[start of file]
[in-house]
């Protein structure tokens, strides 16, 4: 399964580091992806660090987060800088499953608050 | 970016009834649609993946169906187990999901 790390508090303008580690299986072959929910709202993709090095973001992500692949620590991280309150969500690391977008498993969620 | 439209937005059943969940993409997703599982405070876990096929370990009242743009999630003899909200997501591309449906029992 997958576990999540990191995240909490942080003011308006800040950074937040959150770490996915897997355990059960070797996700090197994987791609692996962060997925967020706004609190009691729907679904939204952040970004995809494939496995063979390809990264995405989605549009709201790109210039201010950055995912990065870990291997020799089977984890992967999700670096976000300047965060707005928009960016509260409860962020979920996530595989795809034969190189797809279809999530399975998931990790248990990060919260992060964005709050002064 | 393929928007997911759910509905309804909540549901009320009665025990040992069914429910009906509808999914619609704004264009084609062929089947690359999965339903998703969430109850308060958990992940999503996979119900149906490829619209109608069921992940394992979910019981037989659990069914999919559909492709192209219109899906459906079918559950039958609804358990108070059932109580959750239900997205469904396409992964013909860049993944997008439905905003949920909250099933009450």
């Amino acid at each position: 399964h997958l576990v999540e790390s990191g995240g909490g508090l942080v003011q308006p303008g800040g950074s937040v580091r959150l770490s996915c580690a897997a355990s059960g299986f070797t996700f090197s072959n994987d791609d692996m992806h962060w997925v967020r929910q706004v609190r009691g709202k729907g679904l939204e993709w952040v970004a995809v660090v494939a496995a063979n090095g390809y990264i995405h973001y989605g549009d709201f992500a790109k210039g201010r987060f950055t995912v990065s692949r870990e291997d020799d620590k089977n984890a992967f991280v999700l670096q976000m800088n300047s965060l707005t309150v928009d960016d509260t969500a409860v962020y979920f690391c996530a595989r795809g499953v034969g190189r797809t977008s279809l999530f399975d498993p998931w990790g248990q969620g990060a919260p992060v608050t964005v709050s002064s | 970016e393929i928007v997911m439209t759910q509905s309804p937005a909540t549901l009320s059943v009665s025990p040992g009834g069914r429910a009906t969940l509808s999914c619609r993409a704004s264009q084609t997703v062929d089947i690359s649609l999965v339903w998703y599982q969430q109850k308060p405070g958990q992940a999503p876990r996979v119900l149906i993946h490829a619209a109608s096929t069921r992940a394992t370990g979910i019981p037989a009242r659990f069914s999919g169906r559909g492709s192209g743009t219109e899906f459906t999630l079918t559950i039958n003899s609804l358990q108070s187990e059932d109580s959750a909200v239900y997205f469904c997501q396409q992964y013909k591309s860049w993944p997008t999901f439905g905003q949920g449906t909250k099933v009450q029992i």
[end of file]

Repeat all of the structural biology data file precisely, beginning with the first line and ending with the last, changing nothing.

[in-house]
């Protein structure tokens, strides 16, 4: 399964580091992806660090987060800088499953608050 | 970016009834649609993946169906187990999901 790390508090303008580690299986072959929910709202993709090095973001992500692949620590991280309150969500690391977008498993969620 | 439209937005059943969940993409997703599982405070876990096929370990009242743009999630003899909200997501591309449906029992 997958576990999540990191995240909490942080003011308006800040950074937040959150770490996915897997355990059960070797996700090197994987791609692996962060997925967020706004609190009691729907679904939204952040970004995809494939496995063979390809990264995405989605549009709201790109210039201010950055995912990065870990291997020799089977984890992967999700670096976000300047965060707005928009960016509260409860962020979920996530595989795809034969190189797809279809999530399975998931990790248990990060919260992060964005709050002064 | 393929928007997911759910509905309804909540549901009320009665025990040992069914429910009906509808999914619609704004264009084609062929089947690359999965339903998703969430109850308060958990992940999503996979119900149906490829619209109608069921992940394992979910019981037989659990069914999919559909492709192209219109899906459906079918559950039958609804358990108070059932109580959750239900997205469904396409992964013909860049993944997008439905905003949920909250099933009450």
């Amino acid at each position: 399964h997958l576990v999540e790390s990191g995240g909490g508090l942080v003011q308006p303008g800040g950074s937040v580091r959150l770490s996915c580690a897997a355990s059960g299986f070797t996700f090197s072959n994987d791609d692996m992806h962060w997925v967020r929910q706004v609190r009691g709202k729907g679904l939204e993709w952040v970004a995809v660090v494939a496995a063979n090095g390809y990264i995405h973001y989605g549009d709201f992500a790109k210039g201010r987060f950055t995912v990065s692949r870990e291997d020799d620590k089977n984890a992967f991280v999700l670096q976000m800088n300047s965060l707005t309150v928009d960016d509260t969500a409860v962020y979920f690391c996530a595989r795809g499953v034969g190189r797809t977008s279809l999530f399975d498993p998931w990790g248990q969620g990060a919260p992060v608050t964005v709050s002064s | 970016e393929i928007v997911m439209t759910q509905s309804p937005a909540t549901l009320s059943v009665s025990p040992g009834g069914r429910a009906t969940l509808s999914c619609r993409a704004s264009q084609t997703v062929d089947i690359s649609l999965v339903w998703y599982q969430q109850k308060p405070g958990q992940a999503p876990r996979v119900l149906i993946h490829a619209a109608s096929t069921r992940a394992t370990g979910i019981p037989a009242r659990f069914s999919g169906r559909g492709s192209g743009t219109e899906f459906t999630l079918t559950i039958n003899s609804l358990q108070s187990e059932d109580s959750a909200v239900y997205f469904c997501q396409q992964y013909k591309s860049w993944p997008t999901f439905g905003q949920g449906t909250k099933v009450q029992i």